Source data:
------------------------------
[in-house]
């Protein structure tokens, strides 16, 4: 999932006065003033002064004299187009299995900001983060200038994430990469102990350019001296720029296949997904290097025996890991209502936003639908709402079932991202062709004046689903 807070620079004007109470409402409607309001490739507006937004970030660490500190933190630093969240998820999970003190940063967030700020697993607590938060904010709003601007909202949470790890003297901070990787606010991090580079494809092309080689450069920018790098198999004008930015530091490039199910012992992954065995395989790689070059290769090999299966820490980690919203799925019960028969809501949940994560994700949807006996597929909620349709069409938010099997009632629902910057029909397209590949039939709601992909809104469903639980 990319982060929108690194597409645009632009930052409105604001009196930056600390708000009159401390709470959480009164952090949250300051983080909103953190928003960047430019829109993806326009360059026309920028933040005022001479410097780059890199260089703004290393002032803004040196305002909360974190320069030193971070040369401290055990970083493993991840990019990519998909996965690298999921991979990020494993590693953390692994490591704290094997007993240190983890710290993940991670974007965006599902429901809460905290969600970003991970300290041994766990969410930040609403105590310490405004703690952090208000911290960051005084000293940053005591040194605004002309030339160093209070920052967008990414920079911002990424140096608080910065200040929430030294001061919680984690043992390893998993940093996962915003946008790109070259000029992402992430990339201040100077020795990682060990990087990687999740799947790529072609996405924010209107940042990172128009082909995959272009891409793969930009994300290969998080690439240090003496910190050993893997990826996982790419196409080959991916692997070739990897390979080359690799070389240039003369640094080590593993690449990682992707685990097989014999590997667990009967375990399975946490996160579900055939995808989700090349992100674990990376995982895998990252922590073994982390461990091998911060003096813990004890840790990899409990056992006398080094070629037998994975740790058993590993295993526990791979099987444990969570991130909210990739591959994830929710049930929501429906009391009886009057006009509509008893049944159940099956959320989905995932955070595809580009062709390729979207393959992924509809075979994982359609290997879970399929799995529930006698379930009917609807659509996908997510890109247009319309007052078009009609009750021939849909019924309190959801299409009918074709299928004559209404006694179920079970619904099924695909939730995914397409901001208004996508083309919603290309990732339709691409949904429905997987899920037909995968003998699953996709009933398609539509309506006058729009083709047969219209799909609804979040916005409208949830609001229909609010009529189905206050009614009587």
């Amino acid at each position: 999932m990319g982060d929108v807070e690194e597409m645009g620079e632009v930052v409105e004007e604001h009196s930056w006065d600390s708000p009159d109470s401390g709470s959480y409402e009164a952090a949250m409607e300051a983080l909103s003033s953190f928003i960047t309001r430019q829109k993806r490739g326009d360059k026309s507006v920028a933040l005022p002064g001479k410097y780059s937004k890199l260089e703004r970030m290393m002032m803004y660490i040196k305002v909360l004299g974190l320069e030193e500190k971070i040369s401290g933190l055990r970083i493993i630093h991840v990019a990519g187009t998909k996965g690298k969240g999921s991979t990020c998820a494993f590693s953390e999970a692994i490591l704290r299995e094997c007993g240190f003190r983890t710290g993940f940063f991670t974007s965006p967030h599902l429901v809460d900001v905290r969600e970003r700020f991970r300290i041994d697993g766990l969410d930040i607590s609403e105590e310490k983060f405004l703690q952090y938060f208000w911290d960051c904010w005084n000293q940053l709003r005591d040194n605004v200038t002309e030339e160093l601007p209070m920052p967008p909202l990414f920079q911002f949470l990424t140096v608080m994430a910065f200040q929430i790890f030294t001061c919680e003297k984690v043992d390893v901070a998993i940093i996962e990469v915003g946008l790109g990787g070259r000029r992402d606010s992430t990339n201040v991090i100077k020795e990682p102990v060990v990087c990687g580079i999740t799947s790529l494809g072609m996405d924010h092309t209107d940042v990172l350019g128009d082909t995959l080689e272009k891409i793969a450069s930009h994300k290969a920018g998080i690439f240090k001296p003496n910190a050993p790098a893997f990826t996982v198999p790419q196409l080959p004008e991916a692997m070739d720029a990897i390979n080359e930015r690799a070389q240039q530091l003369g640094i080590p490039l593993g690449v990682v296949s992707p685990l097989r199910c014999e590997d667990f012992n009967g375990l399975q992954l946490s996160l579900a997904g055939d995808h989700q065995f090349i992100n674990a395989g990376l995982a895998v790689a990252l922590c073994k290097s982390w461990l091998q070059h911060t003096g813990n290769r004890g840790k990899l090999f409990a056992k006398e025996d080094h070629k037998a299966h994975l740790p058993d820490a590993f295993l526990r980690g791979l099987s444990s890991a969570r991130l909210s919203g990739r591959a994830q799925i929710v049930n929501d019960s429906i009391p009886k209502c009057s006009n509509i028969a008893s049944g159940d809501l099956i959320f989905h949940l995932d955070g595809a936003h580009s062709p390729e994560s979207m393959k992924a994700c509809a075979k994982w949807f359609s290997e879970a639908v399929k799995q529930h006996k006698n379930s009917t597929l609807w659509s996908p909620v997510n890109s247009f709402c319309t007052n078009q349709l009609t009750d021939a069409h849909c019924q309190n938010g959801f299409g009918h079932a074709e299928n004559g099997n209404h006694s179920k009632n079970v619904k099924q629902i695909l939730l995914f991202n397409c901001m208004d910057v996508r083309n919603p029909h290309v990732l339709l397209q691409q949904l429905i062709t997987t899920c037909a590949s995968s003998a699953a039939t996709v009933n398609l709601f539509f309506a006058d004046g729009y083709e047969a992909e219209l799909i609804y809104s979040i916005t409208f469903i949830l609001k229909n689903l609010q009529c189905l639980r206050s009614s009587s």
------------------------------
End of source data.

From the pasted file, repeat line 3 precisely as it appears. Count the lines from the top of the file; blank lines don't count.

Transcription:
């Amino acid at each position: 999932m990319g982060d929108v807070e690194e597409m645009g620079e632009v930052v409105e004007e604001h009196s930056w006065d600390s708000p009159d109470s401390g709470s959480y409402e009164a952090a949250m409607e300051a983080l909103s003033s953190f928003i960047t309001r430019q829109k993806r490739g326009d360059k026309s507006v920028a933040l005022p002064g001479k410097y780059s937004k890199l260089e703004r970030m290393m002032m803004y660490i040196k305002v909360l004299g974190l320069e030193e500190k971070i040369s401290g933190l055990r970083i493993i630093h991840v990019a990519g187009t998909k996965g690298k969240g999921s991979t990020c998820a494993f590693s953390e999970a692994i490591l704290r299995e094997c007993g240190f003190r983890t710290g993940f940063f991670t974007s965006p967030h599902l429901v809460d900001v905290r969600e970003r700020f991970r300290i041994d697993g766990l969410d930040i607590s609403e105590e310490k983060f405004l703690q952090y938060f208000w911290d960051c904010w005084n000293q940053l709003r005591d040194n605004v200038t002309e030339e160093l601007p209070m920052p967008p909202l990414f920079q911002f949470l990424t140096v608080m994430a910065f200040q929430i790890f030294t001061c919680e003297k984690v043992d390893v901070a998993i940093i996962e990469v915003g946008l790109g990787g070259r000029r992402d606010s992430t990339n201040v991090i100077k020795e990682p102990v060990v990087c990687g580079i999740t799947s790529l494809g072609m996405d924010h092309t209107d940042v990172l350019g128009d082909t995959l080689e272009k891409i793969a450069s930009h994300k290969a920018g998080i690439f240090k001296p003496n910190a050993p790098a893997f990826t996982v198999p790419q196409l080959p004008e991916a692997m070739d720029a990897i390979n080359e930015r690799a070389q240039q530091l003369g640094i080590p490039l593993g690449v990682v296949s992707p685990l097989r199910c014999e590997d667990f012992n009967g375990l399975q992954l946490s996160l579900a997904g055939d995808h989700q065995f090349i992100n674990a395989g990376l995982a895998v790689a990252l922590c073994k290097s982390w461990l091998q070059h911060t003096g813990n290769r004890g840790k990899l090999f409990a056992k006398e025996d080094h070629k037998a299966h994975l740790p058993d820490a590993f295993l526990r980690g791979l099987s444990s890991a969570r991130l909210s919203g990739r591959a994830q799925i929710v049930n929501d019960s429906i009391p009886k209502c009057s006009n509509i028969a008893s049944g159940d809501l099956i959320f989905h949940l995932d955070g595809a936003h580009s062709p390729e994560s979207m393959k992924a994700c509809a075979k994982w949807f359609s290997e879970a639908v399929k799995q529930h006996k006698n379930s009917t597929l609807w659509s996908p909620v997510n890109s247009f709402c319309t007052n078009q349709l009609t009750d021939a069409h849909c019924q309190n938010g959801f299409g009918h079932a074709e299928n004559g099997n209404h006694s179920k009632n079970v619904k099924q629902i695909l939730l995914f991202n397409c901001m208004d910057v996508r083309n919603p029909h290309v990732l339709l397209q691409q949904l429905i062709t997987t899920c037909a590949s995968s003998a699953a039939t996709v009933n398609l709601f539509f309506a006058d004046g729009y083709e047969a992909e219209l799909i609804y809104s979040i916005t409208f469903i949830l609001k229909n689903l609010q009529c189905l639980r206050s009614s009587s």